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Frederick W Kendall.

Gone west : by a soldier doctor online

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Doctor wrote,

"Many years ago I gave a stone to M.,
telling her to have it set in a ring for one
of her children. She is not thinking of
it now; see if she can revive her mem-
ory."

Surprised she had never heard of this
bequest, from her friend, H. made in-
quiries.

M. corroborated the statement, told the
interesting story connected with the stone
and asked H. to go to her safe deposit
box, which she did with a witness and
verified the existence of the diamond,

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Gone West

read its history and the directions for its
resetting.

It had been given the mother in trust
for her daughter ten years previously;
it was referred to just before the Doctor's
death and its history written down and
placed in the safe deposit box with the
stone about a year before the above com-
munication.



[43]



Part Second: The Message



Up to this time the writings given were
conversational in nature and the Doctor's
friends did not seriously consider pub-
lishing them. In October, IQl8, he
again wrote after six months of silence,
due largely to his intense and absorbing
labors on the battle-fields of France.

At this time he signified a desire to
write "A book for his boys" as soon as
leisure permitted. This did not occur
until after the signing of the armistice,
November Ilth.

For a few visits he seemed too weary
to begin this definite work and confined
his communications to personal affairs,
but on the evening of November 2$th he
began to write the following series of
messages.

[47]



NOVEMBER 25, 1918

When a great cataclysm occurs the
world begins to take cognizance of itself
and wonders why and wherefor and
whither. In our easy thoughtless living
before this great war not many of us
thought o'f a next chapter. We died of
course, but when we go out single file,
as it were, we are not brought up stand-
ing with the chasm opening wide before
the whole nation. To see our lads in the
very beginning of life, with every reason
for living, suddenly face about and take
what appeared to be a plunge into obliv-
ion, made even the most complacent of
us take stock of our beliefs to see if we
had a faith which could penetrate the
great mists surrounding the mystery and

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carry us beyond our vision into a land of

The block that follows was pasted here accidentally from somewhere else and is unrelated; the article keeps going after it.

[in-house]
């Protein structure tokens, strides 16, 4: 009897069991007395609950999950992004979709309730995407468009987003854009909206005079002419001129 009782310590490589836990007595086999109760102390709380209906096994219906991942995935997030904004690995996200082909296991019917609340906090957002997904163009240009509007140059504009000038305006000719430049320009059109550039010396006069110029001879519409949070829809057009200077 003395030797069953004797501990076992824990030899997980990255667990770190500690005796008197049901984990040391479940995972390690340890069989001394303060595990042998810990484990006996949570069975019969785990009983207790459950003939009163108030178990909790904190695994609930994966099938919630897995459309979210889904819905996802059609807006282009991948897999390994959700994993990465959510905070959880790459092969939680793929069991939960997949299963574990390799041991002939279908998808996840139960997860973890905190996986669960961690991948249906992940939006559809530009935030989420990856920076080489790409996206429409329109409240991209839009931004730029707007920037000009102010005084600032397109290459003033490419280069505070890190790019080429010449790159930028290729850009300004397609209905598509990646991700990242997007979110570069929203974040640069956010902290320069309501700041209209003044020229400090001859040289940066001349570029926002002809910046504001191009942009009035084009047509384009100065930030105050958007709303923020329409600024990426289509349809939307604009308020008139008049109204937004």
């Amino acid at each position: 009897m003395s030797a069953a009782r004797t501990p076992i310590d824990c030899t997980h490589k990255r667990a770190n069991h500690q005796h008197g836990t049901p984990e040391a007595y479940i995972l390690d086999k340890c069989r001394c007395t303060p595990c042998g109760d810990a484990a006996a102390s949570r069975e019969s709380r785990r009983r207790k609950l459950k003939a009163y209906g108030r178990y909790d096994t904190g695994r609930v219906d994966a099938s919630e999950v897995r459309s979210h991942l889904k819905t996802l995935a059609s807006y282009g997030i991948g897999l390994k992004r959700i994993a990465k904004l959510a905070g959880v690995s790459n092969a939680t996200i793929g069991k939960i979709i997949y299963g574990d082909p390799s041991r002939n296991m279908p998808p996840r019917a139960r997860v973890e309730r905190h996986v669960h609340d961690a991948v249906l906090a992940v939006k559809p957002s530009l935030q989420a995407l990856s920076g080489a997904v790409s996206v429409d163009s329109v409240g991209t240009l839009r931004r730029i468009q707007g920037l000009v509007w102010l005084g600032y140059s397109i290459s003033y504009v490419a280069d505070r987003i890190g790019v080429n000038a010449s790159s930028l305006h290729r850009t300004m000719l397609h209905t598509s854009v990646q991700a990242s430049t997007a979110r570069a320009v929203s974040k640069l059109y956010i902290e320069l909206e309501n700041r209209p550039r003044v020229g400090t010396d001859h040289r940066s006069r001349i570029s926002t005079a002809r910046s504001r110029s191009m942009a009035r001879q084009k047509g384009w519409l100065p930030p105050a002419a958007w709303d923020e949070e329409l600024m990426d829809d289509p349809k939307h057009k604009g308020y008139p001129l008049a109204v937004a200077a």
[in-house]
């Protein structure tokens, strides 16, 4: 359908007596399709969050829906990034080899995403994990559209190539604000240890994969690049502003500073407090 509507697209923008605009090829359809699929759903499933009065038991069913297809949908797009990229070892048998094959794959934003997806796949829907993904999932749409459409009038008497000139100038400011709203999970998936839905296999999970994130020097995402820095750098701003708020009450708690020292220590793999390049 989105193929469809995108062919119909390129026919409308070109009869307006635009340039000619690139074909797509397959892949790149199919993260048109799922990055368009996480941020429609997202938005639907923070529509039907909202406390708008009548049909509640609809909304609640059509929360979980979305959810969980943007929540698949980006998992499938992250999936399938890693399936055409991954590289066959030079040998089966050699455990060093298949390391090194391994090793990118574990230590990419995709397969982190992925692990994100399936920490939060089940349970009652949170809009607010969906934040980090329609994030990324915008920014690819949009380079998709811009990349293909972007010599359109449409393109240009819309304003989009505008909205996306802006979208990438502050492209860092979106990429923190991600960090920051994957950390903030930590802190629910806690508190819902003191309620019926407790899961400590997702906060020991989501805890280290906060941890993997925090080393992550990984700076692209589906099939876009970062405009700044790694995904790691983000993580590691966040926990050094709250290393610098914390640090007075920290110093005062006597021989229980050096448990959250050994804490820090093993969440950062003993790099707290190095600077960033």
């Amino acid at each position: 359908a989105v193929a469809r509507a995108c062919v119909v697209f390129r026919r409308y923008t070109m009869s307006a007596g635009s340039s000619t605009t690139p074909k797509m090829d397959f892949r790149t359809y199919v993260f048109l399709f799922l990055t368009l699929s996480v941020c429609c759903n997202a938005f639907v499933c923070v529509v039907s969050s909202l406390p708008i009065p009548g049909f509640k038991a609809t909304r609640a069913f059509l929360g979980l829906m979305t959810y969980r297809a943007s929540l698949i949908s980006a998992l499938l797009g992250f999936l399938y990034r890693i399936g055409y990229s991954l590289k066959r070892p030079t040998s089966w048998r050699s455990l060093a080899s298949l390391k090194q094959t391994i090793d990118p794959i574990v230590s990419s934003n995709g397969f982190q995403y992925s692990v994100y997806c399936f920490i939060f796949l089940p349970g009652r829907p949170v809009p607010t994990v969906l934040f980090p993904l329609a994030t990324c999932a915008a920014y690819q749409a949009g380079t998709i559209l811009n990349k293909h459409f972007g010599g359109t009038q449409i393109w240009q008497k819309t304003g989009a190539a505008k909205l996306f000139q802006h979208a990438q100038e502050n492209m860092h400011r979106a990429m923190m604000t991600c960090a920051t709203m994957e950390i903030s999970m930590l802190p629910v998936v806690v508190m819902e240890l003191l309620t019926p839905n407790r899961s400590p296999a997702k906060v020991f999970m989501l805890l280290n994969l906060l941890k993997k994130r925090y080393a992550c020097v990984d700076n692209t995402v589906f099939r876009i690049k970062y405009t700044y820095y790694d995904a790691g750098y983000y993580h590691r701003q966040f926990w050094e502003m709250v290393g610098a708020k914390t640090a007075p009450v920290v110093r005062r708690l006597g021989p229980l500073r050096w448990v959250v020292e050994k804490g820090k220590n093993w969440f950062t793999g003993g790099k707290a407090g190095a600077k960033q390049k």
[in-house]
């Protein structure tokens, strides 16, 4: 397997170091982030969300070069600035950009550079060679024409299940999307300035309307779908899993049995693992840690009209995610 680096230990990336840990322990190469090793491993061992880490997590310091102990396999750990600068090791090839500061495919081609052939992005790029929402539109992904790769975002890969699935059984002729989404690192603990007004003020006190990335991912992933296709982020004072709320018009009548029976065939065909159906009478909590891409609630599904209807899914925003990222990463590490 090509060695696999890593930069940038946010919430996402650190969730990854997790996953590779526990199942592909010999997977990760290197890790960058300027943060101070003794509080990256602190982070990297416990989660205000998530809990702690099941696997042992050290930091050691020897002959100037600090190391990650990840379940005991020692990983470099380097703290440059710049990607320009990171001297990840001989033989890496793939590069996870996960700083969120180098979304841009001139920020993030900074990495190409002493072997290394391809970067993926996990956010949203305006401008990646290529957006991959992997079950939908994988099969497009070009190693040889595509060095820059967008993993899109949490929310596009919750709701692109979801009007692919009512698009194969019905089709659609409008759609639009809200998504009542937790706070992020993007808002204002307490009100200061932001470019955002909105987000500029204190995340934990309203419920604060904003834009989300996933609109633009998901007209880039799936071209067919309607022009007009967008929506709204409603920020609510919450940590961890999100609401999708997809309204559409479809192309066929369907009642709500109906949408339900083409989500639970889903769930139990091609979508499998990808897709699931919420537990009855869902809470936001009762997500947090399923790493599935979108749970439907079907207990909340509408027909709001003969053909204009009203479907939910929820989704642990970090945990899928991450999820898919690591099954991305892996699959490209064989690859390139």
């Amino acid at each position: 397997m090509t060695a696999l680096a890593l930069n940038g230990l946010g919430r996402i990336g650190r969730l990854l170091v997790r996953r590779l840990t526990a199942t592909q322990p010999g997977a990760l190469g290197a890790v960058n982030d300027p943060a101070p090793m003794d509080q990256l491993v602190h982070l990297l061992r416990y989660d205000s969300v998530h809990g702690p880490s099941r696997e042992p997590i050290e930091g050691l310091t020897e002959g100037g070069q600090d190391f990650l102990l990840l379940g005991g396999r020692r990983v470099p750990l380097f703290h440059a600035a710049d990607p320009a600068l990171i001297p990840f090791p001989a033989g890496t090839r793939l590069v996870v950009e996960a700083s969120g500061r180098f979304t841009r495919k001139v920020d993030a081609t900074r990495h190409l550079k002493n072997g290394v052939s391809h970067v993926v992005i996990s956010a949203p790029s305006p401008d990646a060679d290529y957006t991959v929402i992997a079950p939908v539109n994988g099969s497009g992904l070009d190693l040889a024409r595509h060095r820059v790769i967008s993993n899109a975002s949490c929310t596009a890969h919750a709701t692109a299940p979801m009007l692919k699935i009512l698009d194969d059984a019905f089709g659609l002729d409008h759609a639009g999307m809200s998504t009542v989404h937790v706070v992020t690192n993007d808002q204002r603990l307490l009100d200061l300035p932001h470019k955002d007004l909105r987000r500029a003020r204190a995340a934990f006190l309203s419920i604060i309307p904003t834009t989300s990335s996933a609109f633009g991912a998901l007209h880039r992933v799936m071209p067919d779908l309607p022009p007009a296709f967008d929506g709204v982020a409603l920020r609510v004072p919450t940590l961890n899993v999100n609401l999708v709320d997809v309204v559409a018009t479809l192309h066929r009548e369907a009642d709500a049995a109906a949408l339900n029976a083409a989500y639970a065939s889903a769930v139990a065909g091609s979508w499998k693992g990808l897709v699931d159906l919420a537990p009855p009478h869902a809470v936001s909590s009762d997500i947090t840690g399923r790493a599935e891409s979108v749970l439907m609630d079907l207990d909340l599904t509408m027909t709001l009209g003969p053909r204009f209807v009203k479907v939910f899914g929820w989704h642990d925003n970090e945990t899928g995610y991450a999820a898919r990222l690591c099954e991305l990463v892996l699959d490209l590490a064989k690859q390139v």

reality.

We, from our side, have felt as per-
plexed as you, knowing full well the
agony, for we see it doubly; the aching
hearts among you and the homesick boys
here. All the more tragic because
"Here" and "There" are so inter- related
there really is no separation.

That is my reason for asking you to
write down a few chapters of comfort
for the mothers and fathers of our so-
called dead, which may awaken them to
a consciousness of the reality of their
boys' nearness, and help the boys through
the first months of sorrow over the sepa-
ration.

That is not an orthodox view, I know;
until coming over I had supposed one
would be in a state of coma or blissfully
happy in a condition totally unlike any-

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thing on earth. Neither is true, and
though the truth may not please those
who have hard and fast opinions, I know
there are many hungry souls wanting
only the truth and glad to get it even at
the expense of a lost conviction.

The war had been going on over a year
when I first went to France for definite
work. I frankly confess I dreaded going,
fearing what I knew so well; seeing lads
dying on the battle-fields and feeling
helpless to aid them. The memory of
my own experiences in the Civil War was
still vivid.

I had, as you know, been a physician,
but how that profession could now allevi-
ate pain, I a "wraith" ministering to a
physical human being, I could not un-
derstand.

You girls remember my own passing.
I have given you my impressions as they
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came to me. When I found myself out
of my old body but still walking about
in one quite as good, I felt like the old
lady in the nursery rhyme, "Lauk a mercy